Farmer concerns must take precedence over new designations – INHFA

As politicians, NGO’s and the wider media rush to embrace ambitious proposals to increase biodiversity and address climate change, there is, according to the Irish Natura & Hill Farmers Association, a real danger that farmers will once again be the big losers.

In discussing this INHFA President Colm O’Donnell stressed the need to firstly engage with farmers and landowners before any changes are made, that will impact how they farm and will also undermine the value of their lands.

Since the late 1990’s farmers have, he stated “lost control of their lands as the EU and Irish State has effectively claimed squatters’ rights on their property through the implementation of the SAC and SPA designations.”

Through the 38 actions requiring consent (ARC’s) on these lands, farmers have he continued “being sidelined to the role of passive onlookers through the squatting actions of our State as applied through the National Parks & Wildlife Service (NPWS).”

Unfortunately, these actions have “failed for both the farmer and the environment as detailed by an NPWS report outlining how 92% of these habitats have stagnated or regressed while under their control. Habitats delivered by our farmers through their farming practices, and identified because they were worth protecting. For these farmers the last 20 years has, stressed the INHFA President “been very difficult. In this period, they have been denied the opportunity to manage their lands while also being blamed for any regression in the habitat status and now the Irish State and EU want to drive on with this failed policy.”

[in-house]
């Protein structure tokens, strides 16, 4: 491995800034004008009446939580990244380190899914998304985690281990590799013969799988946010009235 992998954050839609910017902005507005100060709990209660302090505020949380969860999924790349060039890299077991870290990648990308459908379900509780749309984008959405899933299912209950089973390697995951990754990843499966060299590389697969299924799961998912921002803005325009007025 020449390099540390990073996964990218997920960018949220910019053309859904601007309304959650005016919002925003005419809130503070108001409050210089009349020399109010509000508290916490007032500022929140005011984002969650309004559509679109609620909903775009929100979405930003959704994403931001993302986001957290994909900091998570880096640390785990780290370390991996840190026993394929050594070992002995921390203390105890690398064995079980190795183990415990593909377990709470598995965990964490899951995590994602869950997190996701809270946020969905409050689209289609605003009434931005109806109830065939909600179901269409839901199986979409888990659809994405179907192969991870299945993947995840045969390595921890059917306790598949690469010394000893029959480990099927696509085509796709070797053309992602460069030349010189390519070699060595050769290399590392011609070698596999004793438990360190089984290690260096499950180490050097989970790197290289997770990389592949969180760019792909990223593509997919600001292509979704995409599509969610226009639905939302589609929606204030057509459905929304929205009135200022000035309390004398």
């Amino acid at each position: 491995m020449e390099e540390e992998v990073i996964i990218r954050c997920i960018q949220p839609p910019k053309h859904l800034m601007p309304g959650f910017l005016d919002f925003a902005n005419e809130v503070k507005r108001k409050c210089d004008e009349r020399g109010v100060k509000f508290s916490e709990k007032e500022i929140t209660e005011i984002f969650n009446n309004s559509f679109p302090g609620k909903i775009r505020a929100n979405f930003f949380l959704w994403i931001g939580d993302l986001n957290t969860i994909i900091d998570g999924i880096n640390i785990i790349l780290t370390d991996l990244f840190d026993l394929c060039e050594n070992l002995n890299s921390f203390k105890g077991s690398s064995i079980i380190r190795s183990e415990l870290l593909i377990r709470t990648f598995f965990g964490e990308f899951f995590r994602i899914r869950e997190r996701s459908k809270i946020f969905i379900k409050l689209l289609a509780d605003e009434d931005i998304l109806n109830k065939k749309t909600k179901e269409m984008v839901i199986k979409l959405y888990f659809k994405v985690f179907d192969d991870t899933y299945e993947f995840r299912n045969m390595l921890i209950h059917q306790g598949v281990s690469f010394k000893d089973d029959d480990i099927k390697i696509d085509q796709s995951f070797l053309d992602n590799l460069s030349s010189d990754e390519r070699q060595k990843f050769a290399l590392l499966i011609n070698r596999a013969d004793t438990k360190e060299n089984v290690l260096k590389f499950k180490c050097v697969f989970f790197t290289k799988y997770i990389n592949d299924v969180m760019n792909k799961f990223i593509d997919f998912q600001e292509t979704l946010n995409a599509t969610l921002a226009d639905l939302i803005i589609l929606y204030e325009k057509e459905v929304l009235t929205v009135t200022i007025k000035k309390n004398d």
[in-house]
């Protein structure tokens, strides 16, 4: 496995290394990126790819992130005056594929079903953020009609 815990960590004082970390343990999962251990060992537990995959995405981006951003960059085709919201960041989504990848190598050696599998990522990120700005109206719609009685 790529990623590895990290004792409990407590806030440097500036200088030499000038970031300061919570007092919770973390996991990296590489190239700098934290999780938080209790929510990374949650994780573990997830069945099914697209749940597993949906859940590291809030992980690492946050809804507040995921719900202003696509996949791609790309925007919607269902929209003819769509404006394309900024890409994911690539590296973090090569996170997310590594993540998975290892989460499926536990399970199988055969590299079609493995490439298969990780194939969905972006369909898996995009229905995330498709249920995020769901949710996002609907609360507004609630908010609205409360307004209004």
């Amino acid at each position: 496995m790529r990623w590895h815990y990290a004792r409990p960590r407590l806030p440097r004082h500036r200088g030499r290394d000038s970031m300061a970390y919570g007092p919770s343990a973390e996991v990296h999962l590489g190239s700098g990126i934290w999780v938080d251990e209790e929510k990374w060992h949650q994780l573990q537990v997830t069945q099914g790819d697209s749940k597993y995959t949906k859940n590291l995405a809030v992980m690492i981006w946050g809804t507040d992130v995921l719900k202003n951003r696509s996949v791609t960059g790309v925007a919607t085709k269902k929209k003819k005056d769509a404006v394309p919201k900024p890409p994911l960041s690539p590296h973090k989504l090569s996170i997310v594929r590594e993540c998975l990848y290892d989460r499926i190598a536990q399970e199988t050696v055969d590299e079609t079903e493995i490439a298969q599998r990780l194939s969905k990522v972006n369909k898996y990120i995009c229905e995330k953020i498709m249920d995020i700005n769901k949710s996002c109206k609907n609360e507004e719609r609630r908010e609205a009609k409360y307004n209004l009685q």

Proposals in the EU Biodiversity Strategy to double the area of land designated and introduce a more restrictive designation type titled strictly protected will stated O’Donnell “fail as the current policy has, because just like the 1990’s we have a policy dictated to us from Europe without any consultation with the landowners. It’s also very important not to turn a blind eye to the thousands of farm families who farm those lands daily and support our local businesses .”

“If the EU and Irish State are serious about protecting our biodiversity and improving habitat status then they need to engage with our farmers who have delivered in the past and can do so again” stated the farm leader.In doing this, he continued “there needs to be an acceptance that the ongoing policy of squatting on farmer’s land is wrong and must be reversed.”

Concluding O’Donnell warned “how failure to address this will have major consequences for the ongoing policy and any new strategy, as farmers and their families are at breaking point on this.”